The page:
Getting accustomed to such transportation proved to be easier than accepting the poverty that most of the people in Guyana live with on a daily basis. Seeing cows and horses, small burros, chickens, dogs and cats walking about anywhere and everywhere they pleased proved to be the norm. Every ditch and canal (there were many) that cut through the countryside flowed with water clouded with mud and debris. Sometimes the stench proved to be what we noticed the most. Even a wide stretch of water like the Demerara River proved to be the same. Because of the high water level at times, the houses are built about ten feet above the ground. They vary in size but in most cases they are extremely small and seem to provide only the basic of needs. Some are built unbelievably close to the road while others set further back with long, wooden walks that cross the muddy ditches. The ones that boasted paint hadn’t seen a new coat of it in years but the number of long, tall television antennas that pointed skyward told us that the outside world had managed to find its way into this poverty-stricken country. Please pray that the Lord will send what they need to hear!
Regardless of the obvious poverty, I never once came in contact with a single person who hadn’t bathed or whose clothes were not spotlessly clean. Somehow, amid all the mud and smelly water, the people possess the desire and pride to present themselves to others in the best way possible. Their kindness and courteousness often prove only to be diminished by their honest and sweet, willing hearts. Most of them are eager to study the Bible and they show a genuine interest in learning about Jesus. Even those who have no such desire are polite about it. They made a special effort to say “good morning” or “good night” (which in Guyana is a greeting not a dismissal), they smiled graciously and always took the time to shake my hand. I felt comfortable and at home, safe and welcomed.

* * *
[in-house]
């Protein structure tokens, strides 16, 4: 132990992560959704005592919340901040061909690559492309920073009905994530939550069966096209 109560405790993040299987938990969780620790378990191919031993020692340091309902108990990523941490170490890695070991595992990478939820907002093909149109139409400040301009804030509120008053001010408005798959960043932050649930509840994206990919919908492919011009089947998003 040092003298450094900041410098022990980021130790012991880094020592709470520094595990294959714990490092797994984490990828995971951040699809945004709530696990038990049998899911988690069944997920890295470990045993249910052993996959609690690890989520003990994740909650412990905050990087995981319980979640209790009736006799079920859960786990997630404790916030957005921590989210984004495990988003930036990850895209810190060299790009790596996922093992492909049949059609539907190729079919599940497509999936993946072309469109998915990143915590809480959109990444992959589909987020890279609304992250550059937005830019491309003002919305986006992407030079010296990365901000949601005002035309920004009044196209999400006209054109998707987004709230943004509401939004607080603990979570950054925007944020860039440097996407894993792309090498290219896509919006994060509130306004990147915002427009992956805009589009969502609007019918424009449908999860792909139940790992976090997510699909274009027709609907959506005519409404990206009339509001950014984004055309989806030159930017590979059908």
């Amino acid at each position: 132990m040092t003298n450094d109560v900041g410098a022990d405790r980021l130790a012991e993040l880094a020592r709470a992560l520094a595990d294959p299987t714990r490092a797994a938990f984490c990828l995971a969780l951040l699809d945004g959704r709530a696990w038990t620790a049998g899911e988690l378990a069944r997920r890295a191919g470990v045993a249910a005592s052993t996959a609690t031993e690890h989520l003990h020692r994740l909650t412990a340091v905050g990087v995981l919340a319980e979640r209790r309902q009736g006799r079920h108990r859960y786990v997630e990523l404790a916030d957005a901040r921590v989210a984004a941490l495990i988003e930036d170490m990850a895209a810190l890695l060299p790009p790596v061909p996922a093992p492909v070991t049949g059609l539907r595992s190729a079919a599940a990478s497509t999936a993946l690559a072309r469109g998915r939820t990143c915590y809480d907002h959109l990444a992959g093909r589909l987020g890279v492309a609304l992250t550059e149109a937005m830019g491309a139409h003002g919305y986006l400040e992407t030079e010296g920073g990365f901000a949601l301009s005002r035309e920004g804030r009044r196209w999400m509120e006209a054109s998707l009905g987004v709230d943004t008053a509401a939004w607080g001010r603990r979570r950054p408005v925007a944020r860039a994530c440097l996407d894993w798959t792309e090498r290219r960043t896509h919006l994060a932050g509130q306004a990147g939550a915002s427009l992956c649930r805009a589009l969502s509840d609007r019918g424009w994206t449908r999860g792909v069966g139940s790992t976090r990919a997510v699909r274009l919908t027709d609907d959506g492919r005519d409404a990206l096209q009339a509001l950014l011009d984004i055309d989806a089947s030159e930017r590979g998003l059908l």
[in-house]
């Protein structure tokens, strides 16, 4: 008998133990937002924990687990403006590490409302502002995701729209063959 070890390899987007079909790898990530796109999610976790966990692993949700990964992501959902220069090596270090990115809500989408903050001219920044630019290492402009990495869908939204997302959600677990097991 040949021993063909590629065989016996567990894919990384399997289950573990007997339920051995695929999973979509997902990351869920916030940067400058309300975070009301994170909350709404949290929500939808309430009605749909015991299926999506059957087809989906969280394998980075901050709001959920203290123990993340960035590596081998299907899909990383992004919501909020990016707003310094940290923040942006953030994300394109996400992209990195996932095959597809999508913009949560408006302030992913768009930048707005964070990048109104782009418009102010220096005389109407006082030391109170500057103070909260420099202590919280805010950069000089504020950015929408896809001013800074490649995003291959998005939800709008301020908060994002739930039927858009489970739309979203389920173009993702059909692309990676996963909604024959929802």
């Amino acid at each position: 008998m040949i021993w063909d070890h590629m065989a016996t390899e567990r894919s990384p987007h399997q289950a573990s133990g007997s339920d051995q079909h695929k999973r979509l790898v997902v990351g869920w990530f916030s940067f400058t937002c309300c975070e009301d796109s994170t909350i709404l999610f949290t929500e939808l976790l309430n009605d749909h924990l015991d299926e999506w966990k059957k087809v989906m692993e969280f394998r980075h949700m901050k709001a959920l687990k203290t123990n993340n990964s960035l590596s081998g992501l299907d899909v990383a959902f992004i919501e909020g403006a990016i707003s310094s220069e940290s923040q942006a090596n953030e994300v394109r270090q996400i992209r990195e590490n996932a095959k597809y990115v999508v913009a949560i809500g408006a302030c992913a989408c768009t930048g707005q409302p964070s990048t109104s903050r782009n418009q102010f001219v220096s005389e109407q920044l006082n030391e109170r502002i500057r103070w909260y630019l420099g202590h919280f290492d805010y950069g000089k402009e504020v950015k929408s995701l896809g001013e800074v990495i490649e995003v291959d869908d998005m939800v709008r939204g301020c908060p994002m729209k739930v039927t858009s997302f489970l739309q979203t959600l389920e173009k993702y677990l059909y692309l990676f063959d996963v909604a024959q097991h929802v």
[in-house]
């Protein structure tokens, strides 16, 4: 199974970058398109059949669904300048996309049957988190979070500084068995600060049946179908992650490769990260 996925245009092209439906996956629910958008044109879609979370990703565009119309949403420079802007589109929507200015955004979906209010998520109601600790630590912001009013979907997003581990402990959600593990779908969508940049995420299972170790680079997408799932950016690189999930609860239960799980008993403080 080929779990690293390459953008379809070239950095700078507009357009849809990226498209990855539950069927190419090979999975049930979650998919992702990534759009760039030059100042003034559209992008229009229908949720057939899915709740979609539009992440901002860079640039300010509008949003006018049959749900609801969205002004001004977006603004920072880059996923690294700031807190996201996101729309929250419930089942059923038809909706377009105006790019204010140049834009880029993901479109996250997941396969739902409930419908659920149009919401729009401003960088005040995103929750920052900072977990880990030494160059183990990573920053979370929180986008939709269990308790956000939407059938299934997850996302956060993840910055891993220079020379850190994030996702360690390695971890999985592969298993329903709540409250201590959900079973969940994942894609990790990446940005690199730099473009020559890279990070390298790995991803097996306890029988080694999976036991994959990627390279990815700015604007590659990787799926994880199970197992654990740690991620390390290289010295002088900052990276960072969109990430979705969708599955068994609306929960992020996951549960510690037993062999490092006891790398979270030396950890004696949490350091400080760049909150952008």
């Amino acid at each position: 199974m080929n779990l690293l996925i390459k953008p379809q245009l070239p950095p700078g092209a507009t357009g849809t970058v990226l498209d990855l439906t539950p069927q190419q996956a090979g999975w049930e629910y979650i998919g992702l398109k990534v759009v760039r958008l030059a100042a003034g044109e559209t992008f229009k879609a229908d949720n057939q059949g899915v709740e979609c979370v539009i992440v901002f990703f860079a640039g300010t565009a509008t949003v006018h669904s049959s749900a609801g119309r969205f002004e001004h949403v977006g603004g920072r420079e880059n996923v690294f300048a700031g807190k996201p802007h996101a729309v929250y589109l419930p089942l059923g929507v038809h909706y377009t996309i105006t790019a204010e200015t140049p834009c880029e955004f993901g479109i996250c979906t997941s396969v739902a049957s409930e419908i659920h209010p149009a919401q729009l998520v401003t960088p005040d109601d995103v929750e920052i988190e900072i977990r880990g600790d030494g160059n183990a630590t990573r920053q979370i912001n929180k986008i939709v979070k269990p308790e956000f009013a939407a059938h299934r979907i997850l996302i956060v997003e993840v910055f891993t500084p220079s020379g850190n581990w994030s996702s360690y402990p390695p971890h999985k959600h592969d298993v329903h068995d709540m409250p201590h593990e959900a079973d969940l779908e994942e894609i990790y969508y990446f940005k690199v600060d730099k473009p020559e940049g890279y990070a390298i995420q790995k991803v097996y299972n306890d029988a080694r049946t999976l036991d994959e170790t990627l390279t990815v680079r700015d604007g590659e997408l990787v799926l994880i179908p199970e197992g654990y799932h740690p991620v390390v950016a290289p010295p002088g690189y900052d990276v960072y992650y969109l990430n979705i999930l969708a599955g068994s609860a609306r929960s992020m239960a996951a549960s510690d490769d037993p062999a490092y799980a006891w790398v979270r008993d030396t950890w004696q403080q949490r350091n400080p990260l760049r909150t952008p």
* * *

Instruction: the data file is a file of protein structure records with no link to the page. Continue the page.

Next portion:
I stayed busy and soon lost track of how many people I studied the Bible with (there were many) but I do remember two special ladies. Of the sixteen souls who accepted God’s truth and were baptized, two of them were very sweet ladies whom the Lord gave me the privilege of meeting. There’s no power in my words, there’s no understanding in my heart to perceive who will or will not obey, and there’s nothing I’ve ever done to deserve to be used by God as He accomplishes His will. He did, however, use me to present the gospel and the two women were baptized. Thank you so much for helping me do that. Each of you took part in the effort to reach across the ocean and to share the gospel with those women. God only knows how many others will follow when they share what they’ve learned. Someone else will water, and the seed, the word of God, will continue to grow and mature.
Once the clinic closed in the afternoons, we would return to the hotel, rest a couple of hours, eat dinner, and then climb into the van for the second trip of the day. Once more we headed back out to the church building on Clay Brick Road to attend the gospel meeting hosted each night by the local congregation. Falling in love with the brethren in Guyana just naturally happened. Their openness and sweet hearts are childlike in so many ways and I couldn’t help but remember the time in scripture when Jesus spoke of becoming like a child. We were all welcomed with love and acceptance from the moment we arrived. On Thursday night when we climbed into the van to leave for the last time, the tears on their faces opened the eyes of my understanding in a way that I know has forever changed me.
That night on our final trip into town, we gave one of our new Christian brothers a lift because he didn’t have a car and he had a long ways to go. As we dropped him off and told him goodbye, I turned around in the seat to be able to see him better. Everyone waved as we drove away. Then, I simply watched as his form grew smaller and smaller. I’m not certain if the distance between us or the tears in my eyes caused my vision to blur. Either way, it happened. I might never see him again - this side of heaven. Yet, as a Christian, I know without a doubt that we will one day meet again. One day, all of us will be together. Such hope and comfort only comes from God through the blood of His son Jesus.
Whether you contributed financially to this trip or through prayer - or perhaps both, I thank you with all my heart. If the Lord wills, I want to go back to Guyana next year and I hope you will be willing to help me again. Until then, please remember the church on Clay Brick Road at Canal #2. Pray that the Lord will keep them safe and that their lights will shine brightly until the day He returns. God bless you.
Read related Team Leader Report (June 7-15, 2003)
Read Jill's Second Time Guyana Experience (2004)
Read of other Team Member Experiences
Link to Guyana Missions Home Page